By GREGORY N. HEIRES
Drug companies have increased their political contributions in New York State as they come under fire for excessive prices and face calls for greater government regulation.
In 2016, pharmaceutical companies contributed $799,150 to candidates for state office in New York, according to state Board of Elections records, POLITICO New York reported. That’s up from $588,750 in 2015 and $667,485 in 2014.
Big Pharma is campaigning against a plan by Gov. Andrew Cuomo to create a price ceiling on certain high-priced drugs that Medicaid covers. His plan also calls for greater transparency.
The debate in New York over the political influence and price gouging of the drug industry mirrors the concerns in Washington, D.C., where progressive politicians are pushing for greater regulation and control over prices.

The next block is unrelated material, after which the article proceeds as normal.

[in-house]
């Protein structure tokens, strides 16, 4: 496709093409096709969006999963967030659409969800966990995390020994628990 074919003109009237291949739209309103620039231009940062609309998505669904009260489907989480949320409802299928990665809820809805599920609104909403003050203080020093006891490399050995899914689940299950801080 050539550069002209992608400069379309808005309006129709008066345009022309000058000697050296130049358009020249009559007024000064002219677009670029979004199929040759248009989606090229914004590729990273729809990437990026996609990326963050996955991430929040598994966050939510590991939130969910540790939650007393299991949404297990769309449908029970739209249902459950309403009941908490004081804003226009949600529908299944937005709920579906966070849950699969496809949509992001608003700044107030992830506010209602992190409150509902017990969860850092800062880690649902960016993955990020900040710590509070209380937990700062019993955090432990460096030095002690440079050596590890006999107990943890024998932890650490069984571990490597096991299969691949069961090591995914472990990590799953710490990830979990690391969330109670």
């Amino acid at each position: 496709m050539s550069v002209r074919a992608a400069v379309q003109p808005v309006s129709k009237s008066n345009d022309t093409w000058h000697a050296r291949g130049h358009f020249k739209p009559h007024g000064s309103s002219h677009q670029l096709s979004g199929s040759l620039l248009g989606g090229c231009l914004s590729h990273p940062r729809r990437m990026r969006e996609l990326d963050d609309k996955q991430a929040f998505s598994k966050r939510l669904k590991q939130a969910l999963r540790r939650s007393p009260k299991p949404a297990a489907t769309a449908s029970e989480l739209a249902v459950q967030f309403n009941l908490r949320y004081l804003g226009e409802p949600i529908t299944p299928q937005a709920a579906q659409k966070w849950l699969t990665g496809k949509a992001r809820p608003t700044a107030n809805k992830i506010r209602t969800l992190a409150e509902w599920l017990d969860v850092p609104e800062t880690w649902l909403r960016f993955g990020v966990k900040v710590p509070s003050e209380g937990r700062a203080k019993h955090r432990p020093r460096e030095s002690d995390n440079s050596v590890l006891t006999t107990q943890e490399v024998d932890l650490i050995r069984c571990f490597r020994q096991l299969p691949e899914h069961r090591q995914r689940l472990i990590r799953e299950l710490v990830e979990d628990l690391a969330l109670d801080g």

Critics of the industry would like to open up the drug industry to competition with Canadian pharmaceutical companies. Big Pharma succeeded in keeping price competition out of former President George W. Bush’s Medicare Part D drug benefit for seniors. Opening up the U.S. market to competition from Canada was also a big issue in the 2016 presidential election.
For years, DC 37 has called for the regulation of the drug industry as its welfare plan faces struggles with the out-of-control price hikes of Big Pharma. Just this month, members approved a contract extension that will enable the DC 37 Health & Security Plan to pour millions of dollars into the drug benefit.
The approval of the extension triggered a $200 increase in the amount of funding for each member and retiree that the city contributes to union benefits each year. The annual contribution is increasing from $1,575 to $1,775. Over the past eight years, the pharmaceutical industry has raised prescription drug prices by 105 percent while city contributions increased by only 1.05 percent.
Last week, Mayor Bill de Blasio charged that “corporate greed” was at the root of the opioid epidemic in the city.
De Blasio made that charge as he unveiled a plan to address opioid overdose deaths in the city. He said the pharmaceutical industry bears responsibility for the epidemic as it minimizes the addictiveness of prescription painkillers. More than 1,000 city residents died in opioid-fatalities last year.